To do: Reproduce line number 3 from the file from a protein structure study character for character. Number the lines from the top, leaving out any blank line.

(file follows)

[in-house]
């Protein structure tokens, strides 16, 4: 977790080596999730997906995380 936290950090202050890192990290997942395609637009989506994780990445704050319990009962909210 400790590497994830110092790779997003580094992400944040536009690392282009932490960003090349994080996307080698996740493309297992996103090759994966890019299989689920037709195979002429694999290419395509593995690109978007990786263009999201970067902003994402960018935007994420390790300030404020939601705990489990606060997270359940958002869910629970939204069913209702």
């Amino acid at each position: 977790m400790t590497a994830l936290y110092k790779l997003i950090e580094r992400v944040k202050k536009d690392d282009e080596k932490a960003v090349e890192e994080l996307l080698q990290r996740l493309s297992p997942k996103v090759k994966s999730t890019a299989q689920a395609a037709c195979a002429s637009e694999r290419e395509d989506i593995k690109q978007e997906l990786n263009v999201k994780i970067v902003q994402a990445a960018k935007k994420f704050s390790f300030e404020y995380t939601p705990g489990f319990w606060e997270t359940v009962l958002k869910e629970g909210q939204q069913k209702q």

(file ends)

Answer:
């Amino acid at each position: 977790m400790t590497a994830l936290y110092k790779l997003i950090e580094r992400v944040k202050k536009d690392d282009e080596k932490a960003v090349e890192e994080l996307l080698q990290r996740l493309s297992p997942k996103v090759k994966s999730t890019a299989q689920a395609a037709c195979a002429s637009e694999r290419e395509d989506i593995k690109q978007e997906l990786n263009v999201k994780i970067v902003q994402a990445a960018k935007k994420f704050s390790f300030e404020y995380t939601p705990g489990f319990w606060e997270t359940v009962l958002k869910e629970g909210q939204q069913k209702q």